I think it is something to do with age, but I find that my taste tends to need stronger flavoring than most recipes use; thus, at times I will double the flavorings when it comes to herbs and spices. In this case, I have often used 3-4 Tablespoons of the fresh herbs from my garden; some of that increase in amount is also do to not wanting to waste the herbs after I have taken them from the garden.

Basil Chicken Marinade

We marinate meat for two reasons; the marinade enhances the flavor of the meat, but more importantly, the marinade tenderizes the meat. This simple marinade does a great job on chicken breasts.

Basil Chicken Marinade

  • 1 Tablespoon olive oil
  • 1 Tablespoon red wine vinegar
  • 1 Tablespoon chopped basil leaves
  • 1 Tablespoon finely chopped red onion
  • 2 teaspoon salt
  • 1 teaspoon whole black peppercorns
  • 1 clove garlic chopped

Mix together, and place in a gallon freezer bag with chicken breasts. Refrigerate for at least 3 hours.

Marinades work best on flat pieces of meat; slabs of meat that are the same thickness across the entire piece. This is so the penetration is even across the entire piece of meat. So, before we actually worry about the recipe for the marinade, we need to take action to flatten the chicken breast to be more even in thickness.
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The easiest way to flatten the chicken breast is to hammer it with the bottom of a heavy pot. To keep from making a mess, use either a plastic storage bag (open so the air doesn’t cushion the blow of the hammer) or a couple pieces of plastic wrap- one under and one over the chicken breast. Now that the breast is captured between two layers of plastic, bring the heavy pan’s bottom down hard on the breast. It takes a good amount of smashing to get the results where the high spots are reduced to the same level as the edges of the breast.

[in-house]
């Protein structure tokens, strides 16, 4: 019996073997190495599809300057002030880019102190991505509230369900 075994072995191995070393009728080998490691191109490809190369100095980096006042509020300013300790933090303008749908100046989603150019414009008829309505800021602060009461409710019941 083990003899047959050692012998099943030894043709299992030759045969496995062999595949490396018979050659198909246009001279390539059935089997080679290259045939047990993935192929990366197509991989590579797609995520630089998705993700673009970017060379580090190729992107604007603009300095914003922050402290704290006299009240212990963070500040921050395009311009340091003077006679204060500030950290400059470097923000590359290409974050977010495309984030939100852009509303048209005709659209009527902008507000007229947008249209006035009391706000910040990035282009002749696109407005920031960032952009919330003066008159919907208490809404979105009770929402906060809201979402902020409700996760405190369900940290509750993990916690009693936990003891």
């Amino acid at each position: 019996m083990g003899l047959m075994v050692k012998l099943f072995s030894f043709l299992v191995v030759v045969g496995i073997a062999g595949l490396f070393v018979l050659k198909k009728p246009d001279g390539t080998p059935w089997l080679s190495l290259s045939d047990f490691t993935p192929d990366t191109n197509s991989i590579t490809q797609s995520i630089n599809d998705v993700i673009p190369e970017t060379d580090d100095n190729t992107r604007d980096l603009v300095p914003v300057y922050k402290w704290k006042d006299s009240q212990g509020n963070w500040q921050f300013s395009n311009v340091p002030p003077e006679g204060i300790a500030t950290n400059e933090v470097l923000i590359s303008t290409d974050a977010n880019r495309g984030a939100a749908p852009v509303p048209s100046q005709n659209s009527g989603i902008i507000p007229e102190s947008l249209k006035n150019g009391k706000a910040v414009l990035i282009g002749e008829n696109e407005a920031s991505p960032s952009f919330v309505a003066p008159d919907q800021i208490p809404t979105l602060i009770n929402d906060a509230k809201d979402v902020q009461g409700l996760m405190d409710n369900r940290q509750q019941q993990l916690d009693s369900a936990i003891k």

Now that the breast is flattened, slip it into a plastic storage bag and add the ingredients of the marinade. I find one fault with the ingredient list; it sounds like there is enough volume to do several breasts at a time. My experience was that I feel that the ingredients as listed would do a single chicken breast- about 8 ounces of chicken breast. And, I felt that I could do the single piece of meat in a quart freezer bag instead of the larger gallon size. I would double the recipe if I were doing more that a single breast or a gallon freezer bag.
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Because the tenderizing process is really a “cooking” process, I would limit the time I left the meat to marinate to not more than about 10 hours; certainly not over night. The acid (vinegar) in the marinate is acting on the meat just as when we make ceviche- the sea food “cooked” in lime juice. Too long of a marination will leave the surface of the meat mushy and the interior of the meat dry. Marinating draws moisture out of the meat. It is important to turn the freezer bag a few times so that all of the meat comes into contact with the marinade, and not just one surface.

That last paragraph makes marinating sound like a difficult task; it isn’t. That paragraph is mostly about the end cases of what is happening, and why the time period of marinating is important. It isn’t something to start and forget.
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I think marinating makes a difference. One way to test that and form your own opinion would be to cut the chicken breast in half, and only marinate half. Then, after marinating one half, cook both halves and make a taste test. Hopefully, you will see the difference I did, and enjoy the enhanced flavor the marinade gives to the meat.